# How to find $\int \frac{\cos5x + 5\cos3x +10\cos x }{\cos6x+ 6\cos4x + 15\cos2x +10}\mathrm dx$

I have a integral which seems difficult to me. Any help would be appreciated.

Find $$\int \frac{\cos5x + 5\cos3x +10\cos x }{\cos6x+ 6\cos4x + 15\cos2x +10}\mathrm dx$$

Also I wound like to know your thought process to solve integrals like these.

• Express everything with $\cos(x)$ and $\sin(x)$. Then put $t=tg(\frac{x}{2})$. – pointer Aug 21 '14 at 12:09
• There might be a clever way with trig identities. But the only insight that immediately springs to mind is to replace $\cos nx$ with $\frac 12(e^{inx} + e^{-inx})$, then make the sub $u = e^{ix}$ and hope to god the algebra (factorisation of the denominator, partial fractions) is simple later on. – Deepak Aug 21 '14 at 12:09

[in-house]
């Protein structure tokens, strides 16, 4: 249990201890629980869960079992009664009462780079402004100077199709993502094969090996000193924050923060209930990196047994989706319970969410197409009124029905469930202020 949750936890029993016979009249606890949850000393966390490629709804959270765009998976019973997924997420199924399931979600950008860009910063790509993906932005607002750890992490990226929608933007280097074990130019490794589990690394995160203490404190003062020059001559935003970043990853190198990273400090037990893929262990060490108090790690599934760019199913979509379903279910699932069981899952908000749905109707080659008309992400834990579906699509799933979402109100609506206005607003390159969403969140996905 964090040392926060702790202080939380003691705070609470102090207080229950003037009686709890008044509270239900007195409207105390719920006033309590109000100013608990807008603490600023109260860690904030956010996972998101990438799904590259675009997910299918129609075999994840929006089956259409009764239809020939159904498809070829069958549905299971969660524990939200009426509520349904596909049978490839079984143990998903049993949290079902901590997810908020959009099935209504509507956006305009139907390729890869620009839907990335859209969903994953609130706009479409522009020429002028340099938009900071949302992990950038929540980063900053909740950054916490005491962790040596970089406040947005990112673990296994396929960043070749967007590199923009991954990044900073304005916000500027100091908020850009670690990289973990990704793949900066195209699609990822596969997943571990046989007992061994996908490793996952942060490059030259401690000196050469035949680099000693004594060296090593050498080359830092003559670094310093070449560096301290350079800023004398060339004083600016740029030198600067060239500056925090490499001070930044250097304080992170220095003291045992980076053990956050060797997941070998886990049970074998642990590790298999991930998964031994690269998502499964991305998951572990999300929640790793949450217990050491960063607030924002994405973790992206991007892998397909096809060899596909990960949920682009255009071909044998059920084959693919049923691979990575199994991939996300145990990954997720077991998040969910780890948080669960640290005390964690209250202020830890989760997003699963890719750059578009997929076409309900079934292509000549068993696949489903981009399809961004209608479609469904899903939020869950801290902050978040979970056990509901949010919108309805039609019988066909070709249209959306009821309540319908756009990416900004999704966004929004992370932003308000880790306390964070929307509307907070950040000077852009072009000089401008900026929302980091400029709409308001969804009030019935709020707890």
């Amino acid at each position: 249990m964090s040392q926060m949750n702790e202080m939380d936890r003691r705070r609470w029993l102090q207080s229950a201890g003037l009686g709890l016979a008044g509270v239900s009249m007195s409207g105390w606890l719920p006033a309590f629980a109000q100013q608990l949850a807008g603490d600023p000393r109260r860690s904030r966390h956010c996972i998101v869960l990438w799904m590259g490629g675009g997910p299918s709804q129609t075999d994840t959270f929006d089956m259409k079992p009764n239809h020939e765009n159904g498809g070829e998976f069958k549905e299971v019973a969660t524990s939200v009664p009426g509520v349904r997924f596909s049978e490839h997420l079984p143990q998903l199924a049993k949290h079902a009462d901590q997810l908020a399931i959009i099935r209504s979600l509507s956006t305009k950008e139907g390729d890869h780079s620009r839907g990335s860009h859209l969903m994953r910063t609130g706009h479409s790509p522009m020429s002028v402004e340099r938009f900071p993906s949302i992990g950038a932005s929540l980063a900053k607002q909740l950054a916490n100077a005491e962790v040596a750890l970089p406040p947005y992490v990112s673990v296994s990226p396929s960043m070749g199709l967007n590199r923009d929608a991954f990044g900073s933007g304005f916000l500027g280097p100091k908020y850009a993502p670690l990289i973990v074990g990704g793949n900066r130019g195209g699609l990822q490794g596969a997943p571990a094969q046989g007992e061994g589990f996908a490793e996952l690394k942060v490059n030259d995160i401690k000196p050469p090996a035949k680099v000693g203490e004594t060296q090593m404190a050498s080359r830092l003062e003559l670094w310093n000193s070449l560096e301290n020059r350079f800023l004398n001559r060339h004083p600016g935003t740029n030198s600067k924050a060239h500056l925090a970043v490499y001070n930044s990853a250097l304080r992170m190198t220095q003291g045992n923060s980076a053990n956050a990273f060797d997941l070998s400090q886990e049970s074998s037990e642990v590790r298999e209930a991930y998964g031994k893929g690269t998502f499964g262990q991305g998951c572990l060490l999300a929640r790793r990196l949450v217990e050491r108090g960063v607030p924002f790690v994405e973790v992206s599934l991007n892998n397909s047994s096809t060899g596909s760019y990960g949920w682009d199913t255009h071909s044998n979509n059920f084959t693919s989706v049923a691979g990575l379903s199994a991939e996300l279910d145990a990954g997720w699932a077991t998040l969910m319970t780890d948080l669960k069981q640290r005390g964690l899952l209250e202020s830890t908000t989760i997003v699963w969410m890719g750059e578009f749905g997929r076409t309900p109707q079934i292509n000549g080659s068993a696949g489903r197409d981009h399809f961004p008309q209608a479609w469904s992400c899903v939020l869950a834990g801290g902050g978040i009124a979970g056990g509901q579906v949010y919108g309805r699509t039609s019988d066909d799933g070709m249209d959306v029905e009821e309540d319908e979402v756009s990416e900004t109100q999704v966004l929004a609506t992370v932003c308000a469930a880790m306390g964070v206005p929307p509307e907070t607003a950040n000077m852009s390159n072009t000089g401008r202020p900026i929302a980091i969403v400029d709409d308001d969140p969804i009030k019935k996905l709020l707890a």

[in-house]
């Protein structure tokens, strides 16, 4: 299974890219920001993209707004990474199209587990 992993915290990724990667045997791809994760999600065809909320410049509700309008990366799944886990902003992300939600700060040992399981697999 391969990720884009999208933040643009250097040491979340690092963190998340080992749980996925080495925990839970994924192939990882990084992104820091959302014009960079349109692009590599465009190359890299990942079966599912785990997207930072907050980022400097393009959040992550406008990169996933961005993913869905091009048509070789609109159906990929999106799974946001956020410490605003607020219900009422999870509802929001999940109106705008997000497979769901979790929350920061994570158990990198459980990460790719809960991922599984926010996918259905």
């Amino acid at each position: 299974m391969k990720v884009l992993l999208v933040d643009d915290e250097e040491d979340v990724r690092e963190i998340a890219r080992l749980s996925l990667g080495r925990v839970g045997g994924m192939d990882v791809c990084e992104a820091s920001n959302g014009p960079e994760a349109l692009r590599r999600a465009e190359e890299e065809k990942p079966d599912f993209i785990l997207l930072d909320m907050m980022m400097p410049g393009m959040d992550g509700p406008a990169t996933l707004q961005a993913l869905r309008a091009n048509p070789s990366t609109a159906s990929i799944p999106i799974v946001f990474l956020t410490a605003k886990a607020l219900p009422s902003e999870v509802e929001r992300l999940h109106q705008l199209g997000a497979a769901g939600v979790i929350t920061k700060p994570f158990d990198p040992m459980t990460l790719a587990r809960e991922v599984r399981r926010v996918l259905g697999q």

• D'Moivers theorem can be used to find $\cos nx$ and $\sin nx$ in terms of $\cos$ and $\sin$ – Bumblebee Aug 21 '14 at 12:25

If you expand the cosines of multiple angles as functions of $\cos(x)$, you should arrive to $$\cos5x + 5\cos3x +10\cos x=16 \cos ^5 x$$ $$\cos6x+ 6\cos4x + 15\cos2x +10=32 \cos ^6 x$$ which means that $$\int \frac{\cos5x + 5\cos3x +10\cos x }{\cos6x+ 6\cos4x + 15\cos2x +10} \mathrm dx=\frac{1}{2}\int\sec x ~\mathrm dx$$ Now, use Weierstrass substitution.
• @Deepak. You are perfectly right ! I am sure that this is the way to build this kind of problem : start with the expansion of $\cos^nx$ as a function of multiple angles and ask the student to do the reverse ! Cheers :_) – Claude Leibovici Aug 21 '14 at 12:25